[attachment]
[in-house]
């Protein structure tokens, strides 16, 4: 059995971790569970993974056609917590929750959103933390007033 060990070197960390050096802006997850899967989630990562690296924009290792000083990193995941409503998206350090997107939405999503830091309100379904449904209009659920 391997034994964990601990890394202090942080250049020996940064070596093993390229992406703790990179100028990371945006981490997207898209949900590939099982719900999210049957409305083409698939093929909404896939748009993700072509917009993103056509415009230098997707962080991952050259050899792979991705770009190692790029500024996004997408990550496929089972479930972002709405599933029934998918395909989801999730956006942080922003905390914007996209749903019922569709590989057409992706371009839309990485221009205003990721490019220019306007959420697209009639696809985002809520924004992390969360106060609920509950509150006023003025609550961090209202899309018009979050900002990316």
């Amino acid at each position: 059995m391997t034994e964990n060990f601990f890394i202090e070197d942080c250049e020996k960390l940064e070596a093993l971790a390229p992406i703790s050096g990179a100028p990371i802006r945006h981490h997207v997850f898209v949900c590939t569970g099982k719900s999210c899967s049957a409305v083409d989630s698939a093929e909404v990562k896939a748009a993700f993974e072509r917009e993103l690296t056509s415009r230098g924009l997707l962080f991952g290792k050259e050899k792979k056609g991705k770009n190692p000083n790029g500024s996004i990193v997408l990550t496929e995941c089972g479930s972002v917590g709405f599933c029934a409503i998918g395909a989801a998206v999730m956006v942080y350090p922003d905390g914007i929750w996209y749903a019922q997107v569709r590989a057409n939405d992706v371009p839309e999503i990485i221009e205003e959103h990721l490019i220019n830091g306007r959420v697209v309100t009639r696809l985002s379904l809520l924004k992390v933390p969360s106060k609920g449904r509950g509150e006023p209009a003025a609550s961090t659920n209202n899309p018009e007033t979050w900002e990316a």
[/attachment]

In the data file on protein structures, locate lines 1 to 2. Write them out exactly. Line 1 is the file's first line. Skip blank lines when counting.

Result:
[in-house]
């Protein structure tokens, strides 16, 4: 059995971790569970993974056609917590929750959103933390007033 060990070197960390050096802006997850899967989630990562690296924009290792000083990193995941409503998206350090997107939405999503830091309100379904449904209009659920 391997034994964990601990890394202090942080250049020996940064070596093993390229992406703790990179100028990371945006981490997207898209949900590939099982719900999210049957409305083409698939093929909404896939748009993700072509917009993103056509415009230098997707962080991952050259050899792979991705770009190692790029500024996004997408990550496929089972479930972002709405599933029934998918395909989801999730956006942080922003905390914007996209749903019922569709590989057409992706371009839309990485221009205003990721490019220019306007959420697209009639696809985002809520924004992390969360106060609920509950509150006023003025609550961090209202899309018009979050900002990316």